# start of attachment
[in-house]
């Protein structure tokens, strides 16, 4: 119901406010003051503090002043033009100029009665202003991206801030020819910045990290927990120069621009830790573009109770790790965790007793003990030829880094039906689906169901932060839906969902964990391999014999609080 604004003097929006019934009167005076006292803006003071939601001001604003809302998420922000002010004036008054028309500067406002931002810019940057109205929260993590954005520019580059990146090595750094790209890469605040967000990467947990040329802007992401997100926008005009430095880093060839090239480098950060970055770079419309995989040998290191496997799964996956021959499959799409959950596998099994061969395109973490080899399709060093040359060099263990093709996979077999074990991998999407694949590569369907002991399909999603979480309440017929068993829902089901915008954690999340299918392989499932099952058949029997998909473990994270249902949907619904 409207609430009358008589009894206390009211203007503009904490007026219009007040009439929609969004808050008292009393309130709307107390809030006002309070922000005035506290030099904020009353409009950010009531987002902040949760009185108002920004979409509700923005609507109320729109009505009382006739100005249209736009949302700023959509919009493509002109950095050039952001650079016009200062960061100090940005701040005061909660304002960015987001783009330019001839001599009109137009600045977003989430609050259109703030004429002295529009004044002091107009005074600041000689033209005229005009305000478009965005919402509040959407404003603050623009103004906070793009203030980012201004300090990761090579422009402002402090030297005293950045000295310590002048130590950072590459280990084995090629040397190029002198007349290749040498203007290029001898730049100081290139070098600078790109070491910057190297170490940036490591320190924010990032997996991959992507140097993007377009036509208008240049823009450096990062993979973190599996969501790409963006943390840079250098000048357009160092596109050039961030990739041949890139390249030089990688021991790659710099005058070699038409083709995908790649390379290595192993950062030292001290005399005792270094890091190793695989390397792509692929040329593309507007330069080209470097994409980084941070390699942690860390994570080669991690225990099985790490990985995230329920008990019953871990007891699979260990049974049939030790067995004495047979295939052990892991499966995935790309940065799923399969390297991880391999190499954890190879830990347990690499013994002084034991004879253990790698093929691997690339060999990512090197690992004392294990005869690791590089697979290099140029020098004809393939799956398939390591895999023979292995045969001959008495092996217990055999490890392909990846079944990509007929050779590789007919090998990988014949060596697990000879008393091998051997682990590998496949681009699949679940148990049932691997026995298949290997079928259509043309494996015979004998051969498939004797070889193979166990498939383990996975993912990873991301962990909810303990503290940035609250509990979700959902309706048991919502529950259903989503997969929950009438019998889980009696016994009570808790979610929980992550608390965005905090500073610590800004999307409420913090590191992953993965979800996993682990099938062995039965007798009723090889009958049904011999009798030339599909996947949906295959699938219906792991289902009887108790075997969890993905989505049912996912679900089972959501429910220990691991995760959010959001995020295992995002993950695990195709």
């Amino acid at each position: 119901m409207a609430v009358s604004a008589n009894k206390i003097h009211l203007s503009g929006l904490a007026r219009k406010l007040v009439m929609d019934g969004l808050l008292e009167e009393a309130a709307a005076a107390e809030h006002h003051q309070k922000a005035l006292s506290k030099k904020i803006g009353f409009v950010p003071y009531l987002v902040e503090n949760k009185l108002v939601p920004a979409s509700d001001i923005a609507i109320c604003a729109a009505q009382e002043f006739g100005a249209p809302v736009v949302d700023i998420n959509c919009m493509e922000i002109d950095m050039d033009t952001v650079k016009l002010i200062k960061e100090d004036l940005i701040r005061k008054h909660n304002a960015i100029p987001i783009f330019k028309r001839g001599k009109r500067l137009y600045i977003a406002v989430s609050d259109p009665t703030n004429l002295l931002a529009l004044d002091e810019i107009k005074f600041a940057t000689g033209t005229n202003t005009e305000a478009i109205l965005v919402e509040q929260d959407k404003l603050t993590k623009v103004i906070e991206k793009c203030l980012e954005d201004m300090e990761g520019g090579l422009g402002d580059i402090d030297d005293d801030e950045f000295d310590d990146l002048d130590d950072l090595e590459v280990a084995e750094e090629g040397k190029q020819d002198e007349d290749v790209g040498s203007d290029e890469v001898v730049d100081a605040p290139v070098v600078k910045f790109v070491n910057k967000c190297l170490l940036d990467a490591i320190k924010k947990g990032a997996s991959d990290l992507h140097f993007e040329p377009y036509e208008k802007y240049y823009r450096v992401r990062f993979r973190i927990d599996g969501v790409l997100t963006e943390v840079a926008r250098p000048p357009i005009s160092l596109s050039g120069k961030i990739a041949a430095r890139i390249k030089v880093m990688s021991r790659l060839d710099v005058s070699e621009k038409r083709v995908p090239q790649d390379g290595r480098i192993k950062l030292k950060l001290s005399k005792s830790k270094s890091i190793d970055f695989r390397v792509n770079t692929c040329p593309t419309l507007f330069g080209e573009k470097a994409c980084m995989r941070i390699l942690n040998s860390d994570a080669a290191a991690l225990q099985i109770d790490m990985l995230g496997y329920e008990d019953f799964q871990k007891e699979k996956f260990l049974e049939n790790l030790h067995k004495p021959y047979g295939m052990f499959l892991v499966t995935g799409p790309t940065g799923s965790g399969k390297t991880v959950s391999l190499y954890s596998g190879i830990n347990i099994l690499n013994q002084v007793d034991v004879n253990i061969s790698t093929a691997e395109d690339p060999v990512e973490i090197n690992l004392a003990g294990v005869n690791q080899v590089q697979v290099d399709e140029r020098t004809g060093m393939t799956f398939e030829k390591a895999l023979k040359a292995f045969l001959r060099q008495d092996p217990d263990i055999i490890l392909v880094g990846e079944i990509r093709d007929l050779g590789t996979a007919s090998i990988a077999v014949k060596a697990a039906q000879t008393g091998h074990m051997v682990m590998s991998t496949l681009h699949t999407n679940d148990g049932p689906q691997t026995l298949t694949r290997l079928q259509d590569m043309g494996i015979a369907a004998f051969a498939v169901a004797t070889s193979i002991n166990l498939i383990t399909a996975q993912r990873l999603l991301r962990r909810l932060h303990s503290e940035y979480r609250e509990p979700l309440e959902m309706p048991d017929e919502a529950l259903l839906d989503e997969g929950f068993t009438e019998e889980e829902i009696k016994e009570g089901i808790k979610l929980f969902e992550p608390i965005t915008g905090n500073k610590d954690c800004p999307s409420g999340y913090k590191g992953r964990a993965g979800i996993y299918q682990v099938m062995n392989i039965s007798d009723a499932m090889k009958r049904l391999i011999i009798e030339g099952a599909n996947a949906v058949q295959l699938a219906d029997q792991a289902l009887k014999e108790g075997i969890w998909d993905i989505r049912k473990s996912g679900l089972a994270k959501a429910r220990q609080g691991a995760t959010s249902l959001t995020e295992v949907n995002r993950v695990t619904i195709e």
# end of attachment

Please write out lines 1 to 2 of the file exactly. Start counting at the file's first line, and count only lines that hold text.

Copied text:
[in-house]
């Protein structure tokens, strides 16, 4: 119901406010003051503090002043033009100029009665202003991206801030020819910045990290927990120069621009830790573009109770790790965790007793003990030829880094039906689906169901932060839906969902964990391999014999609080 604004003097929006019934009167005076006292803006003071939601001001604003809302998420922000002010004036008054028309500067406002931002810019940057109205929260993590954005520019580059990146090595750094790209890469605040967000990467947990040329802007992401997100926008005009430095880093060839090239480098950060970055770079419309995989040998290191496997799964996956021959499959799409959950596998099994061969395109973490080899399709060093040359060099263990093709996979077999074990991998999407694949590569369907002991399909999603979480309440017929068993829902089901915008954690999340299918392989499932099952058949029997998909473990994270249902949907619904 409207609430009358008589009894206390009211203007503009904490007026219009007040009439929609969004808050008292009393309130709307107390809030006002309070922000005035506290030099904020009353409009950010009531987002902040949760009185108002920004979409509700923005609507109320729109009505009382006739100005249209736009949302700023959509919009493509002109950095050039952001650079016009200062960061100090940005701040005061909660304002960015987001783009330019001839001599009109137009600045977003989430609050259109703030004429002295529009004044002091107009005074600041000689033209005229005009305000478009965005919402509040959407404003603050623009103004906070793009203030980012201004300090990761090579422009402002402090030297005293950045000295310590002048130590950072590459280990084995090629040397190029002198007349290749040498203007290029001898730049100081290139070098600078790109070491910057190297170490940036490591320190924010990032997996991959992507140097993007377009036509208008240049823009450096990062993979973190599996969501790409963006943390840079250098000048357009160092596109050039961030990739041949890139390249030089990688021991790659710099005058070699038409083709995908790649390379290595192993950062030292001290005399005792270094890091190793695989390397792509692929040329593309507007330069080209470097994409980084941070390699942690860390994570080669991690225990099985790490990985995230329920008990019953871990007891699979260990049974049939030790067995004495047979295939052990892991499966995935790309940065799923399969390297991880391999190499954890190879830990347990690499013994002084034991004879253990790698093929691997690339060999990512090197690992004392294990005869690791590089697979290099140029020098004809393939799956398939390591895999023979292995045969001959008495092996217990055999490890392909990846079944990509007929050779590789007919090998990988014949060596697990000879008393091998051997682990590998496949681009699949679940148990049932691997026995298949290997079928259509043309494996015979004998051969498939004797070889193979166990498939383990996975993912990873991301962990909810303990503290940035609250509990979700959902309706048991919502529950259903989503997969929950009438019998889980009696016994009570808790979610929980992550608390965005905090500073610590800004999307409420913090590191992953993965979800996993682990099938062995039965007798009723090889009958049904011999009798030339599909996947949906295959699938219906792991289902009887108790075997969890993905989505049912996912679900089972959501429910220990691991995760959010959001995020295992995002993950695990195709």